Behavioral finance FAQ / Glossary (Bandwagon)

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Dates of related message(s) in the
Behavioral-Finance group (*):
Year/month, d: developed / discussed,
i: incidental

Bandwagon effect, fallacy

01/1i,11i + see (economic) sector,
fad, contagion,
rotation, trend
following, crowd, momentum

Dragged by the most popular locomotive.

In social psychology

The bandwagon effect is a collective phenomenon in
which a growing majority of people
adopt the same
behavior.

More and more people imitate the majority of others, for good or bad
reasons, making that majority grow. The process unwinds as follows:

Many people join the initiators / leaders (locomotives) who

   started the train of a new social trend, once they see that it reaches

enough momentum / popularity.

After jumping onto the coal wagon, those newcomers add their own
   fuel to the engine.

A collective overreaction (see that word), and sometimes illusion, is
then at play

Behavioral reflex, emotion, or cognition?

Fear to be left out in the cold on the station platform?

This phenomenon can be called the bandwagon fallacy
aka "tyranny of the majority"
by which people feel unsafe or uncomfortable
if they do not follow the crowd
.

Most people get in the game because of a nearly automatic reflex (more
precisely an immediate
emotional reaction) in the form of a contagion /
a mimicry phenomenon akin to herding, groupthink, peer pressure...
(see those notions)


Also, when they do the same things as most others do, they often adjust their
own beliefs on the "dominant beliefs" (beliefs shared by that majority).

In such cases the cognitive effect can follow the (emotional) behavior instead
of preceding it.

Bandwagon effect in stock markets

Crowding the market train
and looking for the leftovers in the dining car.


In stock markets, the bandwagon effect refers either to investors or to assets.
It describes:

The arrival on the market of new trend
   followers
(see that phrase)

  And even more typically, the momentum

     extension to a larger number of stocks than
     the bellwether ones.

That phenomenon spreads like an oil spill and covers progressively a whole
economic sector, or even the whole market.

Therefore a salient aspect is the price rise or fall of secondary
stocks
that share
some of the leading stocks' traits:
same type of industry, of business model, of management...

This is because, in that phase, investors who jump into the train see
that the best seats are already taken and the best food in the dining
car has already been gulped down.

They could leave the vehicle but the impulse is too strong, they

prefer to take less appealing places and eat the leftovers.

By doing so they drag inferior stocks, but with some similar traits,
in their turn into the trend (see rotation).

Which stocks are dragged into the ride?

Seen from a distance, those stocks look like brothers.

This "pulling you / follow me" effect works often on stocks of firms
that:

Belong to the same industry than the leader(s): see rotation.

Or have activities directly or indirectly linked to that company or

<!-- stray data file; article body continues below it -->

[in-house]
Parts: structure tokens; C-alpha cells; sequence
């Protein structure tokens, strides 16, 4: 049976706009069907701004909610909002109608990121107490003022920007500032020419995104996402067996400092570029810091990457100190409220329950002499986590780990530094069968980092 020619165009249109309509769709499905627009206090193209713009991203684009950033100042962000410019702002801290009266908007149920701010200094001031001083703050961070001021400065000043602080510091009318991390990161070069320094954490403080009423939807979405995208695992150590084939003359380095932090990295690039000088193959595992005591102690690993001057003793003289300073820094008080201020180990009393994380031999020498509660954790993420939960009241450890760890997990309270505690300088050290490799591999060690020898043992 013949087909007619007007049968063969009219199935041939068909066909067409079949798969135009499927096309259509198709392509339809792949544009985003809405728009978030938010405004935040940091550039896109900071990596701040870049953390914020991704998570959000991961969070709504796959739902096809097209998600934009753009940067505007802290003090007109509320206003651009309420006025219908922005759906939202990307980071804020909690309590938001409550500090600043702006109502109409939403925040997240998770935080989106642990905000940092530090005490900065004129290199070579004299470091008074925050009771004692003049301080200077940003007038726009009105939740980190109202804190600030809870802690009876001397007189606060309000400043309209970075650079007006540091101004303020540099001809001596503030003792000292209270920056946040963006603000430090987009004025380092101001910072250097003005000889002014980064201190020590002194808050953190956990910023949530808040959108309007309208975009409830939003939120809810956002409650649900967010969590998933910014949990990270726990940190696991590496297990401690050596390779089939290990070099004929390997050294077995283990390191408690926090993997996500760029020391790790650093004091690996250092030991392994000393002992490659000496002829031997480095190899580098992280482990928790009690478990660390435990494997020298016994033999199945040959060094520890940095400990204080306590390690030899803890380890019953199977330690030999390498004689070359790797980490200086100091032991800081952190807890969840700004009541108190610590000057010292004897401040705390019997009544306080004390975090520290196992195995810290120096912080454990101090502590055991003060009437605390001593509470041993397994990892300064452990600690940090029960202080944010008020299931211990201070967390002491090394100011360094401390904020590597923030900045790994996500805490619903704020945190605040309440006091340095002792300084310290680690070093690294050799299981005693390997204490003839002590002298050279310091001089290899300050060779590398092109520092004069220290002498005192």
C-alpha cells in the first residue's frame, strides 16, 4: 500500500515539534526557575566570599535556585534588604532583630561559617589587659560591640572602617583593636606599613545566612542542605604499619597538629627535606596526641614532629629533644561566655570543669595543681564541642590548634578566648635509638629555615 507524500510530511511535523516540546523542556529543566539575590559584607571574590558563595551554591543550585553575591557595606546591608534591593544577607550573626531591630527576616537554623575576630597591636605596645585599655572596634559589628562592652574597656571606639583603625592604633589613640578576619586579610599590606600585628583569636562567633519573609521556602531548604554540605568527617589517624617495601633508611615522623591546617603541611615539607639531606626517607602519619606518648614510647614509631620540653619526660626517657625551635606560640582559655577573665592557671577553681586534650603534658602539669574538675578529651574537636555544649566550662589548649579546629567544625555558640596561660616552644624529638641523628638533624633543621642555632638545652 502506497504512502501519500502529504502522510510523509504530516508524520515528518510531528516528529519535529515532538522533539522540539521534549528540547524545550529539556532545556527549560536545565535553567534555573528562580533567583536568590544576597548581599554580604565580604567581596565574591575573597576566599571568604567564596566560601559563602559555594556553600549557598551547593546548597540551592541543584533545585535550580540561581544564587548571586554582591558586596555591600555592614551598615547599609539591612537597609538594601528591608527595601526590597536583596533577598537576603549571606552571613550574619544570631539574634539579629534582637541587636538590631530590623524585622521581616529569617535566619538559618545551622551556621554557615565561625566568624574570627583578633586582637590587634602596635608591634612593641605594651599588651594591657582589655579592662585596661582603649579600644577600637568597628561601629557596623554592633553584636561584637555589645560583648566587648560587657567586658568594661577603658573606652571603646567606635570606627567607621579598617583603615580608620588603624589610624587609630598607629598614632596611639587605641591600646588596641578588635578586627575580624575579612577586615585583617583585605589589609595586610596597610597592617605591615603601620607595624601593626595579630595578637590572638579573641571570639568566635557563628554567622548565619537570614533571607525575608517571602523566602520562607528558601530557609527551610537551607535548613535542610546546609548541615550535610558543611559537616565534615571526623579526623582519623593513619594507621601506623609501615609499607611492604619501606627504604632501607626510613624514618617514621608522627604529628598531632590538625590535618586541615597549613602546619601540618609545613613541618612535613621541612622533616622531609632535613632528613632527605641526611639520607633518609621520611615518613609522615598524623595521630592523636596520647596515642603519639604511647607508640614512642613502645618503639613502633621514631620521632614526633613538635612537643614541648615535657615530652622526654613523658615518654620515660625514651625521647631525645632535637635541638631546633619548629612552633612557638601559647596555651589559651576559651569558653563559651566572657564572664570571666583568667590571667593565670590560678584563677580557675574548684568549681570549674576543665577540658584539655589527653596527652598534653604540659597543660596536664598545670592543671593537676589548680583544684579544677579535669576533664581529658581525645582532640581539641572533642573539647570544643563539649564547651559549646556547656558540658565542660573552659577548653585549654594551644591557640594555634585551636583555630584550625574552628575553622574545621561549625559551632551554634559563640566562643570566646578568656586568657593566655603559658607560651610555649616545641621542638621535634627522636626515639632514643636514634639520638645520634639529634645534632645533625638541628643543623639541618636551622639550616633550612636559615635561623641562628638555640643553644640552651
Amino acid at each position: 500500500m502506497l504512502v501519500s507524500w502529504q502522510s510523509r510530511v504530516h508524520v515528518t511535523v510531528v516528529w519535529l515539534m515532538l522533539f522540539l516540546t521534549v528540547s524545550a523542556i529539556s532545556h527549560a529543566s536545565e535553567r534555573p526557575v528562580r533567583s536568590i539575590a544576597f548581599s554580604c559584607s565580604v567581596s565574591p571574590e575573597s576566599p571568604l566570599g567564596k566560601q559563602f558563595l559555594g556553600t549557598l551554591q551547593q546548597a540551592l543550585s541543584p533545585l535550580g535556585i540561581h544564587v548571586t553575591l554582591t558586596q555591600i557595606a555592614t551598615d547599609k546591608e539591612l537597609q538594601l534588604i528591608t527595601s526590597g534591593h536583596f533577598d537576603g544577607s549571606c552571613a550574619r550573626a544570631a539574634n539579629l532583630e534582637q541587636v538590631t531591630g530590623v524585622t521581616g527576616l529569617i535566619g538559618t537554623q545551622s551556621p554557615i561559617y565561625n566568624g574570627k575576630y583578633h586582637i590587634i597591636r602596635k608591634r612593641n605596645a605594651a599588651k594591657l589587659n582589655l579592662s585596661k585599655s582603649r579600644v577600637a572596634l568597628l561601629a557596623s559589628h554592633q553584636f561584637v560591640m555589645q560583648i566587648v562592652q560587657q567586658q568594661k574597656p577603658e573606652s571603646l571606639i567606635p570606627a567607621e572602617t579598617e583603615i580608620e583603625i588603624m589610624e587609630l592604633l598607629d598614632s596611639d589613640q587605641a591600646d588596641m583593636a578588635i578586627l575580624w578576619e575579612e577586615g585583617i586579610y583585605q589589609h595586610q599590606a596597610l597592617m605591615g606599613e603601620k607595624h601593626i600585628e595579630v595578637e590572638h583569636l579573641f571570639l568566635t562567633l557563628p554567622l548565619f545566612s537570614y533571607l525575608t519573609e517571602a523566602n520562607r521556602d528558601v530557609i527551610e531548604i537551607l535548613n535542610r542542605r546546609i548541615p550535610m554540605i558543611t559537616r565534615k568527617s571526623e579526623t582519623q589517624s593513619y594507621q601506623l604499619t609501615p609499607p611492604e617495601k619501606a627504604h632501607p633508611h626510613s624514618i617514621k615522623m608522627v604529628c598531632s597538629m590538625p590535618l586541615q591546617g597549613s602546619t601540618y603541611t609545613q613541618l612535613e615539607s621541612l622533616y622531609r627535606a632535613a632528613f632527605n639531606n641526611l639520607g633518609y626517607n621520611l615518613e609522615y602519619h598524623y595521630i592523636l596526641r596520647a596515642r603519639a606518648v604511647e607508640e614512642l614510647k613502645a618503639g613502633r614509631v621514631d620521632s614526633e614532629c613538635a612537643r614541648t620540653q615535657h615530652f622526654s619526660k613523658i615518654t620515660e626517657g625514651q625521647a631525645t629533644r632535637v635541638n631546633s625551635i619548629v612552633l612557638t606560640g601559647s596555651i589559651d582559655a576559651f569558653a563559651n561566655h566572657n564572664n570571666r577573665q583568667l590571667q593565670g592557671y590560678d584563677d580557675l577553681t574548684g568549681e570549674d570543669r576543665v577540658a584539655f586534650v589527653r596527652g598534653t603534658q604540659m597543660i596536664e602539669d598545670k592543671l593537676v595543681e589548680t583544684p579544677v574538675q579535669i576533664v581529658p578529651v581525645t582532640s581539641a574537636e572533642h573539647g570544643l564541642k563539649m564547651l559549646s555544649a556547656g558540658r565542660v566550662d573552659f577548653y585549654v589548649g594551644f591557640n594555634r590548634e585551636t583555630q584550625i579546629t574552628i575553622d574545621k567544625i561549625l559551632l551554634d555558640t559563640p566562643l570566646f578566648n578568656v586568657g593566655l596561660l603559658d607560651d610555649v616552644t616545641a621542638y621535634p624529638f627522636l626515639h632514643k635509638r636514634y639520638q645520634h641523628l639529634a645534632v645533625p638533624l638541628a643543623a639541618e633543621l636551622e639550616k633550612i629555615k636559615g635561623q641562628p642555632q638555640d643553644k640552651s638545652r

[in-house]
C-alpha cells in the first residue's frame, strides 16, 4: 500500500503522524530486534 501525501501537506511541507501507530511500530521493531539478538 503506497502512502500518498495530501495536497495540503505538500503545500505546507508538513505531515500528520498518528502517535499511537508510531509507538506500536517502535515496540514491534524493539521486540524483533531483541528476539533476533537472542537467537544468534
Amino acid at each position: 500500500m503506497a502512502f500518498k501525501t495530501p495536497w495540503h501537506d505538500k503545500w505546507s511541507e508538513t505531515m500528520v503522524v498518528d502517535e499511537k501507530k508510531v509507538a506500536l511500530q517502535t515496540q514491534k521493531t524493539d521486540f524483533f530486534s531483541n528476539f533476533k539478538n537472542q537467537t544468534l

sector

Or belong to the same stock behavior category, for example

cyclical vs. defensive, small caps vs. big caps (see profile,
rotation)

Or have similar management practices, or a similar business
    model,

Or operate in the same geographical locations,

Or are subject to any other common key factor

(interest rates, energy price, social fashions...),

Or even, this is anecdotal, have a name (*) that is either close to
    the
leader's one, or that makes think of a similar activity  (errore

humanum est ;-).

Or even that have no relation at all:

A rise in a stock sector can spread to the whole stock
market
,
as was the case in the "dotcom bubble".

(*) Anecdotally, fashions and dress codes are seen in the way people
     name their companies
.

Some prefixes, suffixes or other linguistic traits can become suddenly
trendy.

Branding is a science, even for financial assets.

Also some studies have found that stocks with an easy to pronounce
name raise more investor interest than those with more complicated
names.

Why does such a market contagion happen?

Increased sympathy with the other travelers.

This phenomenon can happen for good / rational or bad / illusory reasons.

A bandwagon effect might:

Rational train?

Either signal that people realize that those stocks had
   hidden qualities
  / defects.

They discover good or bad prospects they overlooked or
misunderstood until now.

They see also that those stocks might, in some degree, benefit,
or suffer from the same general economic factors than the
leaders
.


Wild train?

Or, on the other hand, signal a fad .


In that case, on further analysis (but who analyzes fads?), the
fundamental situations and prospects of those diverse stocks will
appear more different from one another and from the market star
than what "followers" thought.


Even so there might be some rationality in joining a fad to
take advantage of it ...but by risking to stay stuck with those
stocks
the day the illusion evaporates and the train crashes
into a cow stranded on the rails.

As this phenomenon is rather common in some asset markets such as
stock markets, it is said that
stocks often rise or fall
"in sympathy" with others that are considered to have some
family ties.

(*) To find those messages: reach that BF group and, once there,
      1) click "messages", 2) enter your query in "search archives".

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